With no compromise over the 570S Coupe, McLaren makes a heck of a case for going topless.
– Malibu, California
While I’m not usually the guy who chooses convertible over coupe, it’s hard to argue against the McLaren 570S Spider. That’s especially true today, soaking in the sun along California’s Highway 1, tracing the coast from Pacific Palisades up to Malibu. Never mind how good the warm rays feel on my cheeks, or how the salty air tingles as it hits the skin inside my nose. With absolutely no performance or utility lost in the transition from Coupe to Spider, going topless only works to enhance the already brilliant 570S experience.
One of the best-driving cars on the road today. And I don’t say that lightly. Every facet of McLaren driving comes together in an intoxicating nature – the company’s supercars have a character all their own. Everything from the incredibly precise, nicely weighted steering, to how amicable the suspension is to different types of road surfaces. There are noticeable differences between the Normal, Sport, and Track settings of the chassis control. You can comfortably drive the 570S in crazy Los Angeles traffic or hang the tail out on a track, and in every scenario, the 570S rewards the driver with tons of communication through the steering and chassis, huge levels of grip, and a truly involving experience that inspires confidence from behind the wheel.
Same bragging rights. Despite a weight penalty of about 100 pounds, the Spider’s performance figures are the same as the Coupe’s. Both cars share 0-60 times of 3.1 seconds and 204-mph top ends, though it’s worth mentioning the Spider only achieves that v-max with the top up (you’ll manage just 196 mph with the top down). The Spider has a slightly redesigned rear spoiler to account for the differences in aerodynamics, and McLaren says the Spider is just as rigid as the Coupe – feels that way from behind the wheel, too. Removing the roof doesn’t affect anything when the car’s structural stiffness is the product of a monocoque carbon fiber tub.
No roof? No problem. Don’t forget, there’s a 3.8-liter biturbo V8 situated behind the cockpit, and with the roof lowered, there’s a wealth of aural delight within earshot. The engine roars and growls, the turbos offering a perfect accompaniment of wooshes and whistles. You should always have the roof open, as far as I’m concerned. Even at highway speeds, air is directed over the top of the cockpit, so it’s never blustery or in your face. There’s a light breeze, the sound of a tremendous V8, and endless headroom and sunshine. Perfect.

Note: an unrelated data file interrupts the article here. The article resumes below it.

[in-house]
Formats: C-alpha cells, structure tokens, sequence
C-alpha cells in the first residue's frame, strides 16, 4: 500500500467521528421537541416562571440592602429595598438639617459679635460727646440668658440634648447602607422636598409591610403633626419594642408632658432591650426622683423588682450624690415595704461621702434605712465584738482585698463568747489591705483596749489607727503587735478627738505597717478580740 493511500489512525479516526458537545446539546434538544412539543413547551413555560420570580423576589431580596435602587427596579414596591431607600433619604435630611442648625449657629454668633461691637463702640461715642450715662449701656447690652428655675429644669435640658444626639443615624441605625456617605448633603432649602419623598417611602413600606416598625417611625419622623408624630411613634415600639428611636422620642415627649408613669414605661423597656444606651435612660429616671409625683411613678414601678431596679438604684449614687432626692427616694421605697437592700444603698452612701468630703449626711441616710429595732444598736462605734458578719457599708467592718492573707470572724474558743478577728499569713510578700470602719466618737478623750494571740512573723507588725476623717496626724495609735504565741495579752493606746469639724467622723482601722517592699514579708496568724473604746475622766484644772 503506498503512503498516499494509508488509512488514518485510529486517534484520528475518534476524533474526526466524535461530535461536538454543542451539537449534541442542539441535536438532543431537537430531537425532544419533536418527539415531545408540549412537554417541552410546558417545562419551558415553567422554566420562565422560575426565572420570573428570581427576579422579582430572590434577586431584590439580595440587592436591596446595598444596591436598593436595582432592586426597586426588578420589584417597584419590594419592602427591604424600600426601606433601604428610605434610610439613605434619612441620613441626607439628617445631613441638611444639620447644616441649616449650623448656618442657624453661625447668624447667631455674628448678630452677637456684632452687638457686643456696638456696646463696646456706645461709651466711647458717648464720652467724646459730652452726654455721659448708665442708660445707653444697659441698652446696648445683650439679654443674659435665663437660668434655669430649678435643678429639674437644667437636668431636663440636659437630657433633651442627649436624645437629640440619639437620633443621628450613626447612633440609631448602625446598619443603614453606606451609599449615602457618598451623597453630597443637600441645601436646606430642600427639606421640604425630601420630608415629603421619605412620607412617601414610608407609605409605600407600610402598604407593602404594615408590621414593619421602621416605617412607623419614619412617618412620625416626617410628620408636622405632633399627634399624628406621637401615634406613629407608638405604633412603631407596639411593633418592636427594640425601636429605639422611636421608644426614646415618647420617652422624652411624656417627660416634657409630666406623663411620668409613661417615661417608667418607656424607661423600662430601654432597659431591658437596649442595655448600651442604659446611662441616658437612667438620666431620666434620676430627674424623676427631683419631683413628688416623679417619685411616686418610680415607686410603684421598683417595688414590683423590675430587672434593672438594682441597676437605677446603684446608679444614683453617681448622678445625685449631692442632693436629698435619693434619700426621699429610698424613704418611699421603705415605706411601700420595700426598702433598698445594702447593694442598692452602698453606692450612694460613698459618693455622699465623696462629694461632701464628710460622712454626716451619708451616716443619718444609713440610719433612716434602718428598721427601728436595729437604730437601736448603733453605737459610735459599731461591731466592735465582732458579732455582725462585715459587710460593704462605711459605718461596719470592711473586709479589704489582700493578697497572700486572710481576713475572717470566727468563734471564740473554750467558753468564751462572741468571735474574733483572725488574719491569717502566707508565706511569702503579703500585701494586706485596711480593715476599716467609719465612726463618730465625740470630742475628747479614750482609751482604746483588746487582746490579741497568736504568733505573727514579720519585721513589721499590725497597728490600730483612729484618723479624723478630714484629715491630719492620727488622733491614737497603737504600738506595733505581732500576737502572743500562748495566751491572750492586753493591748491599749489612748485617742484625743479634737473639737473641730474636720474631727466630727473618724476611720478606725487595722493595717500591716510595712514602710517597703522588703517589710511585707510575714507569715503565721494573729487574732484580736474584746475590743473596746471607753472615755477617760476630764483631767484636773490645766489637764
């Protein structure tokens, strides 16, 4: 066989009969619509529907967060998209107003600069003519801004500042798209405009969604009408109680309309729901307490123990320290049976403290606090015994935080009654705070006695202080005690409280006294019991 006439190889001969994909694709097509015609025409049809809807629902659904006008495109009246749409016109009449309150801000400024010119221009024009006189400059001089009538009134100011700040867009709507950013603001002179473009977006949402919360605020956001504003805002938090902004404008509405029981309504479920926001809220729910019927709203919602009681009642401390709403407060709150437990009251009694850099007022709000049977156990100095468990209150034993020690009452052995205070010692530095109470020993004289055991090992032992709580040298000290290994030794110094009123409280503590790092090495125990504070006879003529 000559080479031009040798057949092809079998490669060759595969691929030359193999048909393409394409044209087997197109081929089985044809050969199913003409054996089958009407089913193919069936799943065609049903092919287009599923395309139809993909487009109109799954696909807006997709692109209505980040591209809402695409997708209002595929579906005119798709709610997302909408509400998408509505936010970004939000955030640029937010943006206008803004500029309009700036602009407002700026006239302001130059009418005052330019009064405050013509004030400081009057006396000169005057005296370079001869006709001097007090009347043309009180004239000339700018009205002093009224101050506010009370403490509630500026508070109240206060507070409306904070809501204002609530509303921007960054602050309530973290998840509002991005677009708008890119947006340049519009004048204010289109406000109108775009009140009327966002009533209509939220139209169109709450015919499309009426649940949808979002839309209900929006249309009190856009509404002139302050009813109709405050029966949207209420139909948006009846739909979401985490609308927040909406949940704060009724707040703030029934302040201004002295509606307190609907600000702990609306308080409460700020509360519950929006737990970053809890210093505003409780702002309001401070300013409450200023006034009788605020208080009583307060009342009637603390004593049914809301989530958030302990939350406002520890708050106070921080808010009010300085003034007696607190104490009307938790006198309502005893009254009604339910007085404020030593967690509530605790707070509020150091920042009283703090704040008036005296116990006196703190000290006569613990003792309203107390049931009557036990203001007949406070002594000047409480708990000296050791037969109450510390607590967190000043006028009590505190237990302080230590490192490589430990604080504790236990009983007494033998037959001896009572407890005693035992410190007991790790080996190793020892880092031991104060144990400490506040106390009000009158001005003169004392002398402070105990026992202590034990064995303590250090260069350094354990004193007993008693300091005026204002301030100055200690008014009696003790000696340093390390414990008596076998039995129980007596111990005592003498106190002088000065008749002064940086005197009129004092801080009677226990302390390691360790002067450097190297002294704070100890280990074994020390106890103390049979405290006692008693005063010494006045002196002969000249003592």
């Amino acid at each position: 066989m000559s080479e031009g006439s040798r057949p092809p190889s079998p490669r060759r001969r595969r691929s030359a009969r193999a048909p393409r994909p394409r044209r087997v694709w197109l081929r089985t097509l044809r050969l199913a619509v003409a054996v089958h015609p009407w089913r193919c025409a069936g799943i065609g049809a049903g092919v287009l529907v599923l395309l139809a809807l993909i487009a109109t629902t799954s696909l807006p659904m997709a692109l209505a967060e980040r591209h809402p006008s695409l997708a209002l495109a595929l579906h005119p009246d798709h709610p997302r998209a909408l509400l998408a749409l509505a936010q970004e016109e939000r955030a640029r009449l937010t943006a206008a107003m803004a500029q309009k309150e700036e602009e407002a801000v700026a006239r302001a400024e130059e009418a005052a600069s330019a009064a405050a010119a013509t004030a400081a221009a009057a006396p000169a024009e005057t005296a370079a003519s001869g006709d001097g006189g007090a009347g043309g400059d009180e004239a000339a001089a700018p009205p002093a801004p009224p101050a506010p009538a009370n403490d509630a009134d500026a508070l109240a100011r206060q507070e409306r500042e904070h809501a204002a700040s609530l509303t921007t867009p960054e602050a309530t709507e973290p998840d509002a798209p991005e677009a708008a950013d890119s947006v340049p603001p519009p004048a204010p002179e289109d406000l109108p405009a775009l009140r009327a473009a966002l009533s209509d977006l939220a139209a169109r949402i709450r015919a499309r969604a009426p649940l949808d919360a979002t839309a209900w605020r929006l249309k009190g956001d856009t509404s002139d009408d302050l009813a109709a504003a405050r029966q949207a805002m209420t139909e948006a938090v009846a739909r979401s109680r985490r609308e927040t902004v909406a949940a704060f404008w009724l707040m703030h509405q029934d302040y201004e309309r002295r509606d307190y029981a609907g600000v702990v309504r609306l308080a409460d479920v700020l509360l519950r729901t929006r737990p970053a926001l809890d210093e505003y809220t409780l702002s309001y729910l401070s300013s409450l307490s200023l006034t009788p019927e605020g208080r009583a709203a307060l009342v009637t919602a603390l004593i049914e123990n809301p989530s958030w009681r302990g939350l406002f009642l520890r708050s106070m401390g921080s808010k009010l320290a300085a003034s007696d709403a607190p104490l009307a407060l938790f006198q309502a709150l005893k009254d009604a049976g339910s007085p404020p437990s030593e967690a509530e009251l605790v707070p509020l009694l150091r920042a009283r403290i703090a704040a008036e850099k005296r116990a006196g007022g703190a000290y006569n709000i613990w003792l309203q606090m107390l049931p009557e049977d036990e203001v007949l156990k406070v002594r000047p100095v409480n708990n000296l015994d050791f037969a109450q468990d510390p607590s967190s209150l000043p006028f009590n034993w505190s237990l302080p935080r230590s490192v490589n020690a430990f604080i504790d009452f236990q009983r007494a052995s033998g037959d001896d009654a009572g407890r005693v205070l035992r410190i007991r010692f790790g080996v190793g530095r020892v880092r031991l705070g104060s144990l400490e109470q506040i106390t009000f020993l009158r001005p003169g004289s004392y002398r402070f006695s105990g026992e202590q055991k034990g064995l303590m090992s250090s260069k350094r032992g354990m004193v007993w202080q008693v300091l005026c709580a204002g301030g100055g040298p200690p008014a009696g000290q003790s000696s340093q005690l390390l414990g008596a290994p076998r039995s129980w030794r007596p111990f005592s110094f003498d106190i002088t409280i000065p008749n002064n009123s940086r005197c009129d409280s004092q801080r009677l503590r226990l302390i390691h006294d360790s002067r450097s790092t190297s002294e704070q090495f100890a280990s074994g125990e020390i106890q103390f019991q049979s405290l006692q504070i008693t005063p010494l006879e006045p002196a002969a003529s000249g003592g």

Looks just as good. Maybe even better. I don’t know if it’s the Curacao Blue paint, or the instant glamour of a convertible photographed in Southern California, but I totally prefer the look of the 570S Spider over the Coupe. The fixed buttress design out back is really wonderful to behold, and overall, it doesn’t look like the car’s design was compromised just to give the benefit of a Spider experience. The Audi R8 Coupe and Spyder take noticeably different shapes, but with the 570S, you’re getting the same lines and same expression, regardless of body style.
What’s behind me? You sit low in the 570S, and while there’s a commanding view of the road ahead, from other angles, visibility is compromised. Those fixed buttresses make for a huge blind spot over your shoulder. Adjust your mirrors correctly and this isn’t a huge problem. But you’ll still want to merge with extra caution.
Full screen wash-out. This is a small nitpick, but one that’s super annoying. The angle of the touchscreen infotainment system means it’s not shaded from direct sunlight. And with small text and dark colors for the graphics, it’s often difficult to read the screen while driving with the top down. Thank goodness for redundant data in the digital instrument panel. On a sunny day, the center screen is pretty much useless.
Photos: Drew Phillips / McLaren USA